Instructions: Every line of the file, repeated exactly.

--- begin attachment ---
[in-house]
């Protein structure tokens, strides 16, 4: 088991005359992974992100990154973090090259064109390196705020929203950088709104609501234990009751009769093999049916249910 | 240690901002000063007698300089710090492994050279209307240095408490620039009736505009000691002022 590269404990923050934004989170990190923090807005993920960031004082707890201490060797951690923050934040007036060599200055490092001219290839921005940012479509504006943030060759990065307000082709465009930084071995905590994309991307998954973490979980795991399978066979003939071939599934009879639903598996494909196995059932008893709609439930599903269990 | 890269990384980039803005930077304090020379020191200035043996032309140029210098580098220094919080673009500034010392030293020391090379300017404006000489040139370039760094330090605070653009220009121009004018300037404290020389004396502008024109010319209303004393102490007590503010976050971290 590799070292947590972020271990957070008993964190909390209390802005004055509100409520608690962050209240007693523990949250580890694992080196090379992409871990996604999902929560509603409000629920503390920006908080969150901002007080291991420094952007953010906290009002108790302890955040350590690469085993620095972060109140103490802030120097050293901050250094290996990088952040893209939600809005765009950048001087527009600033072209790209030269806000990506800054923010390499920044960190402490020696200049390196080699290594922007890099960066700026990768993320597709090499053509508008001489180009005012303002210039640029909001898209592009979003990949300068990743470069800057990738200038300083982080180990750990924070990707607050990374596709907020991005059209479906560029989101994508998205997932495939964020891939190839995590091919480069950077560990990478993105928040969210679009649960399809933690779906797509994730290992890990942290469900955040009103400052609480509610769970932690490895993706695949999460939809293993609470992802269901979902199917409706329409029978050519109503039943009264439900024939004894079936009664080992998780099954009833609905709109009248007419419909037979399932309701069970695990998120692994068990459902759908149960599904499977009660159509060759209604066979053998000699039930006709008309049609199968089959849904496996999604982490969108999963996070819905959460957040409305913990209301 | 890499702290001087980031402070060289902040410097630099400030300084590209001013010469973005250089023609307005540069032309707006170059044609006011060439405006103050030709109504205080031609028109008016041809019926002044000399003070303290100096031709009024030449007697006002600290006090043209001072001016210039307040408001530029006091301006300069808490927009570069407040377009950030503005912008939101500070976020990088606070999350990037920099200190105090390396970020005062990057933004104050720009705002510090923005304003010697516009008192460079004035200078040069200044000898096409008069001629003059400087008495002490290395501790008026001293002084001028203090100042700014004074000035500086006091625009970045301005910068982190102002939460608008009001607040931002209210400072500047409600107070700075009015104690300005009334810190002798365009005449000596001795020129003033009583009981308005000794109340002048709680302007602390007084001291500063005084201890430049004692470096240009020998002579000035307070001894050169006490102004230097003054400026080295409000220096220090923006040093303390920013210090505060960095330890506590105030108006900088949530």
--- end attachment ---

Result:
[in-house]
């Protein structure tokens, strides 16, 4: 088991005359992974992100990154973090090259064109390196705020929203950088709104609501234990009751009769093999049916249910 | 240690901002000063007698300089710090492994050279209307240095408490620039009736505009000691002022 590269404990923050934004989170990190923090807005993920960031004082707890201490060797951690923050934040007036060599200055490092001219290839921005940012479509504006943030060759990065307000082709465009930084071995905590994309991307998954973490979980795991399978066979003939071939599934009879639903598996494909196995059932008893709609439930599903269990 | 890269990384980039803005930077304090020379020191200035043996032309140029210098580098220094919080673009500034010392030293020391090379300017404006000489040139370039760094330090605070653009220009121009004018300037404290020389004396502008024109010319209303004393102490007590503010976050971290 590799070292947590972020271990957070008993964190909390209390802005004055509100409520608690962050209240007693523990949250580890694992080196090379992409871990996604999902929560509603409000629920503390920006908080969150901002007080291991420094952007953010906290009002108790302890955040350590690469085993620095972060109140103490802030120097050293901050250094290996990088952040893209939600809005765009950048001087527009600033072209790209030269806000990506800054923010390499920044960190402490020696200049390196080699290594922007890099960066700026990768993320597709090499053509508008001489180009005012303002210039640029909001898209592009979003990949300068990743470069800057990738200038300083982080180990750990924070990707607050990374596709907020991005059209479906560029989101994508998205997932495939964020891939190839995590091919480069950077560990990478993105928040969210679009649960399809933690779906797509994730290992890990942290469900955040009103400052609480509610769970932690490895993706695949999460939809293993609470992802269901979902199917409706329409029978050519109503039943009264439900024939004894079936009664080992998780099954009833609905709109009248007419419909037979399932309701069970695990998120692994068990459902759908149960599904499977009660159509060759209604066979053998000699039930006709008309049609199968089959849904496996999604982490969108999963996070819905959460957040409305913990209301 | 890499702290001087980031402070060289902040410097630099400030300084590209001013010469973005250089023609307005540069032309707006170059044609006011060439405006103050030709109504205080031609028109008016041809019926002044000399003070303290100096031709009024030449007697006002600290006090043209001072001016210039307040408001530029006091301006300069808490927009570069407040377009950030503005912008939101500070976020990088606070999350990037920099200190105090390396970020005062990057933004104050720009705002510090923005304003010697516009008192460079004035200078040069200044000898096409008069001629003059400087008495002490290395501790008026001293002084001028203090100042700014004074000035500086006091625009970045301005910068982190102002939460608008009001607040931002209210400072500047409600107070700075009015104690300005009334810190002798365009005449000596001795020129003033009583009981308005000794109340002048709680302007602390007084001291500063005084201890430049004692470096240009020998002579000035307070001894050169006490102004230097003054400026080295409000220096220090923006040093303390920013210090505060960095330890506590105030108006900088949530």